Reading through the Bible: day 21

I still need to catch up, this is what I read on Saturday morning.

Genesis 27 – 29

I’ve read this many times in my life, and a few in the last few days. There is no way to make Rebekah and Jacob’s behaviour commendable. Some commentators say that Jacob was simply less bad than Esau, and that is why this happened. Personally I feel that the only thing we really have to go on is Esau’s disregard for his birthright, and thus the tradition of the family could have to do with his not deserving the blessing. Whatever theories we may have, I don’t think condoning the kind of behaviour in Genesis 27 is the right course. If Jacob was to inherit the blessing (he lost out on everything else by leaving) then God would have granted that blessing regardless, and thus all that Rebekah and Jacob’s behaviour shows was their lack of faith in God’s plan, and perhaps too much faith in prayer: that you could only get the blessing if it was prayed for by the right person.

Who was Laban’s father

Laban is said to be Bethuel’s son in Genesis 28:5 and elsewhere, while in Genesis 29:5 he is said to be Nahor’s son. This is fairly obvious, but I immediately have to question whether someone who was trying to fabricate information wouldn’t be smart enough to leave things like this out, so we’d expect there to be an explanation whether the author was sincere, or a fraudster.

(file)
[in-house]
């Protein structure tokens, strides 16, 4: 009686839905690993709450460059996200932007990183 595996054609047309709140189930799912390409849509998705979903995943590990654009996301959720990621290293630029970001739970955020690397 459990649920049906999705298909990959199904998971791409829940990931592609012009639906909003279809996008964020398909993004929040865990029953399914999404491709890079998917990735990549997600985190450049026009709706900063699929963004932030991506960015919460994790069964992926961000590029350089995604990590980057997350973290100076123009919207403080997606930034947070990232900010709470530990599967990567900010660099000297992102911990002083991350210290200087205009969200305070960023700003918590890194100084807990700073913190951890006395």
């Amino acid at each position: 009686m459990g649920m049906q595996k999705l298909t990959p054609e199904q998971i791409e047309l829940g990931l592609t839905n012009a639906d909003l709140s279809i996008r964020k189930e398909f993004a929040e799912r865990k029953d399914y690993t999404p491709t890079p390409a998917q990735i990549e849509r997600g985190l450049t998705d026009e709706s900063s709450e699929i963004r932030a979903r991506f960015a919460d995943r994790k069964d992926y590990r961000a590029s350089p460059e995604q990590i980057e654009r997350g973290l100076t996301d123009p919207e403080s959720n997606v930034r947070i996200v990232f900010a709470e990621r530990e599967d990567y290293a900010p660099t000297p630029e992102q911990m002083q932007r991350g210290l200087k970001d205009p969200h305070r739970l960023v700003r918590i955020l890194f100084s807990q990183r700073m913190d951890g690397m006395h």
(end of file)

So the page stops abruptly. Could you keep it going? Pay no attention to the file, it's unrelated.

It’s quite common (as we’ll see later) for people to be referred to as the son of a particular individual further back in their genealogy. The whole point of this ordinarily is to associate the individual with the prominent ancestor to raise/emphasise prominence. We can’t really say this is the case here, since we just don’t have enough information. It is possible that Nahor was very prominent, or that the shepherds where elderly and thus Jacob decided to use Nahor’s name assuming they’d be more familiar with him.

Numerous Jews

The repeated promise of numerous descendants for Jacob seems problematic. Firstly, nobody in history has had descendants as numerous as the stars, and secondly, Jews are, and always have been a small minority.

I would suspect, and this has always been my opinion, that the analogy on star quantity is hyperbole used to signify that there’d be many descendants.

The issue of the Jews as a minority seems to lack much thought, since it seems to imagine that Jew’s around at one time is important. Jacob had many descendants, if one calculates them as a accumulation over all generations, also consider that after the exile many Israelites were basically excommunicated for marrying out of the nation, but they’d still be descendants, so it’s tough to calculate exactly how large the influence of Jacob’s descendants on history was. A final point is that the promise was never that they’d be a majority, just that in toto they’d be many people, which has been fulfilled.

What are your thoughts?

Share this with friends and join in if you’re not involved, all the relevant posts, and any I choose to add, will be found on the reading through the Bible page.

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